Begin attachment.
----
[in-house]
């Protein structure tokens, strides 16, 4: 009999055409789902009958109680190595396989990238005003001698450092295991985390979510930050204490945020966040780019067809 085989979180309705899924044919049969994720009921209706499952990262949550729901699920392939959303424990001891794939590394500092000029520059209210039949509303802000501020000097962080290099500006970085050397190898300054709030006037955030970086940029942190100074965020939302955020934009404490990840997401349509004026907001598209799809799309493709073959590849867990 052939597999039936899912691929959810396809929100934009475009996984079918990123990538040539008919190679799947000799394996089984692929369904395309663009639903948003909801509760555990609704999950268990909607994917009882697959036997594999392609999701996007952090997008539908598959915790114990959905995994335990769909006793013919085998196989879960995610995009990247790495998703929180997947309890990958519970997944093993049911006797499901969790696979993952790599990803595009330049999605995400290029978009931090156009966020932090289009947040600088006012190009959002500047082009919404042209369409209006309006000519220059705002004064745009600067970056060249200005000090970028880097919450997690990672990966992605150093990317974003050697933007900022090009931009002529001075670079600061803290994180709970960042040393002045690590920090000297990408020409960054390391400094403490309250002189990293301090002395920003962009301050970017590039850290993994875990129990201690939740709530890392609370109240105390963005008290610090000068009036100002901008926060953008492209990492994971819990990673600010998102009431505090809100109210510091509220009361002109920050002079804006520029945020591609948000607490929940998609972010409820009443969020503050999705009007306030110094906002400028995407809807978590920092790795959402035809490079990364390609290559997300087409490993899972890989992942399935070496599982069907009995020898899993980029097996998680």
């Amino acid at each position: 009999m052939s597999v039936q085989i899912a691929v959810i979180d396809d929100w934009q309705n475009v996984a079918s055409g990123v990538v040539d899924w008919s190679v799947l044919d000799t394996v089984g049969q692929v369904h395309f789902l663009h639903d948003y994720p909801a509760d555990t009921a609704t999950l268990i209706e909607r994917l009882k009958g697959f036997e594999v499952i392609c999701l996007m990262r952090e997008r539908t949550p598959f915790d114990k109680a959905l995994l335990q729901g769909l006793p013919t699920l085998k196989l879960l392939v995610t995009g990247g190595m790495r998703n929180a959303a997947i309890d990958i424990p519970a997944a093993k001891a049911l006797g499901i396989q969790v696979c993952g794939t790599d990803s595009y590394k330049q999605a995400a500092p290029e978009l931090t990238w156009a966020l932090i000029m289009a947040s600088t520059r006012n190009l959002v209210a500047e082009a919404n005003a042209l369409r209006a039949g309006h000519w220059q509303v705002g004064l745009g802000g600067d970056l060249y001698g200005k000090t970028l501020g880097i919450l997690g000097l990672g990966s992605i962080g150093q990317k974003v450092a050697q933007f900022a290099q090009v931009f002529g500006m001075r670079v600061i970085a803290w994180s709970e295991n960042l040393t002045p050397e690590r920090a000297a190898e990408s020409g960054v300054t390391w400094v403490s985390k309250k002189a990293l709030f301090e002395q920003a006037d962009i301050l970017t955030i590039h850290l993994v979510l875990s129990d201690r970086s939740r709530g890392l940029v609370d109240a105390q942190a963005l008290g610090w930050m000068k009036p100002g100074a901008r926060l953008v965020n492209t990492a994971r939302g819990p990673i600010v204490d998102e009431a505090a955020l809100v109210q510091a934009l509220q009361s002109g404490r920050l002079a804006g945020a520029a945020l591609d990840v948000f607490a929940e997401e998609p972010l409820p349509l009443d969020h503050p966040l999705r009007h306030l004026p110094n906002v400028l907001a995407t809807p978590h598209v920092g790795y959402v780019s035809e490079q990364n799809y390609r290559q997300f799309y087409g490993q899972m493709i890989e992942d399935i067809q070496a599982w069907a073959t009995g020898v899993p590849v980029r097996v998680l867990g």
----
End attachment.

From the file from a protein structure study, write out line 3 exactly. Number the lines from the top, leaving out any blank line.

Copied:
């Amino acid at each position: 009999m052939s597999v039936q085989i899912a691929v959810i979180d396809d929100w934009q309705n475009v996984a079918s055409g990123v990538v040539d899924w008919s190679v799947l044919d000799t394996v089984g049969q692929v369904h395309f789902l663009h639903d948003y994720p909801a509760d555990t009921a609704t999950l268990i209706e909607r994917l009882k009958g697959f036997e594999v499952i392609c999701l996007m990262r952090e997008r539908t949550p598959f915790d114990k109680a959905l995994l335990q729901g769909l006793p013919t699920l085998k196989l879960l392939v995610t995009g990247g190595m790495r998703n929180a959303a997947i309890d990958i424990p519970a997944a093993k001891a049911l006797g499901i396989q969790v696979c993952g794939t790599d990803s595009y590394k330049q999605a995400a500092p290029e978009l931090t990238w156009a966020l932090i000029m289009a947040s600088t520059r006012n190009l959002v209210a500047e082009a919404n005003a042209l369409r209006a039949g309006h000519w220059q509303v705002g004064l745009g802000g600067d970056l060249y001698g200005k000090t970028l501020g880097i919450l997690g000097l990672g990966s992605i962080g150093q990317k974003v450092a050697q933007f900022a290099q090009v931009f002529g500006m001075r670079v600061i970085a803290w994180s709970e295991n960042l040393t002045p050397e690590r920090a000297a190898e990408s020409g960054v300054t390391w400094v403490s985390k309250k002189a990293l709030f301090e002395q920003a006037d962009i301050l970017t955030i590039h850290l993994v979510l875990s129990d201690r970086s939740r709530g890392l940029v609370d109240a105390q942190a963005l008290g610090w930050m000068k009036p100002g100074a901008r926060l953008v965020n492209t990492a994971r939302g819990p990673i600010v204490d998102e009431a505090a955020l809100v109210q510091a934009l509220q009361s002109g404490r920050l002079a804006g945020a520029a945020l591609d990840v948000f607490a929940e997401e998609p972010l409820p349509l009443d969020h503050p966040l999705r009007h306030l004026p110094n906002v400028l907001a995407t809807p978590h598209v920092g790795y959402v780019s035809e490079q990364n799809y390609r290559q997300f799309y087409g490993q899972m493709i890989e992942d399935i067809q070496a599982w069907a073959t009995g020898v899993p590849v980029r097996v998680l867990g």